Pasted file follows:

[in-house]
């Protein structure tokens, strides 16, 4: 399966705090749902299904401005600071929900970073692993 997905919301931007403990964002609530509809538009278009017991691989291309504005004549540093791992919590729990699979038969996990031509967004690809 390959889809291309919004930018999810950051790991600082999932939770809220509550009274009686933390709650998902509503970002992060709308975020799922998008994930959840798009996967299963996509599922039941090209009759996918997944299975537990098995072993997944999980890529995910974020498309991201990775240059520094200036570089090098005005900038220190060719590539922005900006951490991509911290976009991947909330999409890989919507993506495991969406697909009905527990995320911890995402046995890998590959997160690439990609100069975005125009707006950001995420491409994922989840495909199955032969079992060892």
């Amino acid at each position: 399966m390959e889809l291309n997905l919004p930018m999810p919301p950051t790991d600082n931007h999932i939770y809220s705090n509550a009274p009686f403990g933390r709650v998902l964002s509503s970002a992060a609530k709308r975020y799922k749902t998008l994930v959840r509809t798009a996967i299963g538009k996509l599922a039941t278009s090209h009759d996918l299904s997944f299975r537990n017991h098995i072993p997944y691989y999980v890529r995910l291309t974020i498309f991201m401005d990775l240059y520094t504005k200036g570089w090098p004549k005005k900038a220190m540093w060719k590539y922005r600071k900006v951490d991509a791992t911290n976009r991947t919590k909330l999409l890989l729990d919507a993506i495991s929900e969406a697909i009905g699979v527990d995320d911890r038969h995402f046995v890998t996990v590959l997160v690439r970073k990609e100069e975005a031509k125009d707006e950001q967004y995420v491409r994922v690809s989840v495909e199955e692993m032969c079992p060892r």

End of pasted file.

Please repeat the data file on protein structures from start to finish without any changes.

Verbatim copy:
[in-house]
């Protein structure tokens, strides 16, 4: 399966705090749902299904401005600071929900970073692993 997905919301931007403990964002609530509809538009278009017991691989291309504005004549540093791992919590729990699979038969996990031509967004690809 390959889809291309919004930018999810950051790991600082999932939770809220509550009274009686933390709650998902509503970002992060709308975020799922998008994930959840798009996967299963996509599922039941090209009759996918997944299975537990098995072993997944999980890529995910974020498309991201990775240059520094200036570089090098005005900038220190060719590539922005900006951490991509911290976009991947909330999409890989919507993506495991969406697909009905527990995320911890995402046995890998590959997160690439990609100069975005125009707006950001995420491409994922989840495909199955032969079992060892």
């Amino acid at each position: 399966m390959e889809l291309n997905l919004p930018m999810p919301p950051t790991d600082n931007h999932i939770y809220s705090n509550a009274p009686f403990g933390r709650v998902l964002s509503s970002a992060a609530k709308r975020y799922k749902t998008l994930v959840r509809t798009a996967i299963g538009k996509l599922a039941t278009s090209h009759d996918l299904s997944f299975r537990n017991h098995i072993p997944y691989y999980v890529r995910l291309t974020i498309f991201m401005d990775l240059y520094t504005k200036g570089w090098p004549k005005k900038a220190m540093w060719k590539y922005r600071k900006v951490d991509a791992t911290n976009r991947t919590k909330l999409l890989l729990d919507a993506i495991s929900e969406a697909i009905g699979v527990d995320d911890r038969h995402f046995v890998t996990v590959l997160v690439r970073k990609e100069e975005a031509k125009d707006e950001q967004y995420v491409r994922v690809s989840v495909e199955e692993m032969c079992p060892r």